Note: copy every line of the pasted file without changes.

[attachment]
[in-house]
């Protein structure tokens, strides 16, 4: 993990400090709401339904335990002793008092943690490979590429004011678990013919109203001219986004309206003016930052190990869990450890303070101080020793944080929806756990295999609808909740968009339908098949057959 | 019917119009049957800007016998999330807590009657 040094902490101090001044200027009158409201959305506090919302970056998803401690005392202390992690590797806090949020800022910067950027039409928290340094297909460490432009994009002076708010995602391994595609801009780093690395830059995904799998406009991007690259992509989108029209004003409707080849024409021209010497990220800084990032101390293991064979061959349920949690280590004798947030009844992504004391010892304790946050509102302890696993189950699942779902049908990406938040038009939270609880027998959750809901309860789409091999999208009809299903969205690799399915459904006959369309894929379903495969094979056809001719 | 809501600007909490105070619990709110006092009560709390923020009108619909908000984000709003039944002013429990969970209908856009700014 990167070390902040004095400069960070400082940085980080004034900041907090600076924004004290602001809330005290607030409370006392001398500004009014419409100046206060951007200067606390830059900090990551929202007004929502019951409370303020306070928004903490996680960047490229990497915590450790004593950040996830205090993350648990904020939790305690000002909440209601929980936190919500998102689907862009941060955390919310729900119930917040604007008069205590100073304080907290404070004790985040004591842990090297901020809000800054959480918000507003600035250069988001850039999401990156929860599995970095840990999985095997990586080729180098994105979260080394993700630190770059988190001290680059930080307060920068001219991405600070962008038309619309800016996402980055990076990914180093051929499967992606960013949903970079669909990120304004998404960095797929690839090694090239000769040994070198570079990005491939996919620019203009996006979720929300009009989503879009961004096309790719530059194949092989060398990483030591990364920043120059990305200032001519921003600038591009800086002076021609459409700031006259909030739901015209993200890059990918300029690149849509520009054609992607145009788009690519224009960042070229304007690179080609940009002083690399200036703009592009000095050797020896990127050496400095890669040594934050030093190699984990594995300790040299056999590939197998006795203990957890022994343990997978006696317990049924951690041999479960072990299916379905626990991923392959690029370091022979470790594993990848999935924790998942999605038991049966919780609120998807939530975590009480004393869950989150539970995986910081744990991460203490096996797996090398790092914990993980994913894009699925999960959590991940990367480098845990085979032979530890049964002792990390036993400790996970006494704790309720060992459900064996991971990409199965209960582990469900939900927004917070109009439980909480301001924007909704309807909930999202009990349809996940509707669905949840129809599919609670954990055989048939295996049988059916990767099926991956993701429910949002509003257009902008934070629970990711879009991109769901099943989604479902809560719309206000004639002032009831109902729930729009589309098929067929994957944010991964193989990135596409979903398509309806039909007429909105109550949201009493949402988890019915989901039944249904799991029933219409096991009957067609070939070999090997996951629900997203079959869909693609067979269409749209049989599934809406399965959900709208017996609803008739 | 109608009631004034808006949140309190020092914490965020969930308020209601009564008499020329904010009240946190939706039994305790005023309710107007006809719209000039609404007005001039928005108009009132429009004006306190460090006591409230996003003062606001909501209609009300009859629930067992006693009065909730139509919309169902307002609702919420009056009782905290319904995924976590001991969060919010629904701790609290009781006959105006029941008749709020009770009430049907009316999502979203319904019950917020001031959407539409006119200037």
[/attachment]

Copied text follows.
[in-house]
């Protein structure tokens, strides 16, 4: 993990400090709401339904335990002793008092943690490979590429004011678990013919109203001219986004309206003016930052190990869990450890303070101080020793944080929806756990295999609808909740968009339908098949057959 | 019917119009049957800007016998999330807590009657 040094902490101090001044200027009158409201959305506090919302970056998803401690005392202390992690590797806090949020800022910067950027039409928290340094297909460490432009994009002076708010995602391994595609801009780093690395830059995904799998406009991007690259992509989108029209004003409707080849024409021209010497990220800084990032101390293991064979061959349920949690280590004798947030009844992504004391010892304790946050509102302890696993189950699942779902049908990406938040038009939270609880027998959750809901309860789409091999999208009809299903969205690799399915459904006959369309894929379903495969094979056809001719 | 809501600007909490105070619990709110006092009560709390923020009108619909908000984000709003039944002013429990969970209908856009700014 990167070390902040004095400069960070400082940085980080004034900041907090600076924004004290602001809330005290607030409370006392001398500004009014419409100046206060951007200067606390830059900090990551929202007004929502019951409370303020306070928004903490996680960047490229990497915590450790004593950040996830205090993350648990904020939790305690000002909440209601929980936190919500998102689907862009941060955390919310729900119930917040604007008069205590100073304080907290404070004790985040004591842990090297901020809000800054959480918000507003600035250069988001850039999401990156929860599995970095840990999985095997990586080729180098994105979260080394993700630190770059988190001290680059930080307060920068001219991405600070962008038309619309800016996402980055990076990914180093051929499967992606960013949903970079669909990120304004998404960095797929690839090694090239000769040994070198570079990005491939996919620019203009996006979720929300009009989503879009961004096309790719530059194949092989060398990483030591990364920043120059990305200032001519921003600038591009800086002076021609459409700031006259909030739901015209993200890059990918300029690149849509520009054609992607145009788009690519224009960042070229304007690179080609940009002083690399200036703009592009000095050797020896990127050496400095890669040594934050030093190699984990594995300790040299056999590939197998006795203990957890022994343990997978006696317990049924951690041999479960072990299916379905626990991923392959690029370091022979470790594993990848999935924790998942999605038991049966919780609120998807939530975590009480004393869950989150539970995986910081744990991460203490096996797996090398790092914990993980994913894009699925999960959590991940990367480098845990085979032979530890049964002792990390036993400790996970006494704790309720060992459900064996991971990409199965209960582990469900939900927004917070109009439980909480301001924007909704309807909930999202009990349809996940509707669905949840129809599919609670954990055989048939295996049988059916990767099926991956993701429910949002509003257009902008934070629970990711879009991109769901099943989604479902809560719309206000004639002032009831109902729930729009589309098929067929994957944010991964193989990135596409979903398509309806039909007429909105109550949201009493949402988890019915989901039944249904799991029933219409096991009957067609070939070999090997996951629900997203079959869909693609067979269409749209049989599934809406399965959900709208017996609803008739 | 109608009631004034808006949140309190020092914490965020969930308020209601009564008499020329904010009240946190939706039994305790005023309710107007006809719209000039609404007005001039928005108009009132429009004006306190460090006591409230996003003062606001909501209609009300009859629930067992006693009065909730139509919309169902307002609702919420009056009782905290319904995924976590001991969060919010629904701790609290009781006959105006029941008749709020009770009430049907009316999502979203319904019950917020001031959407539409006119200037």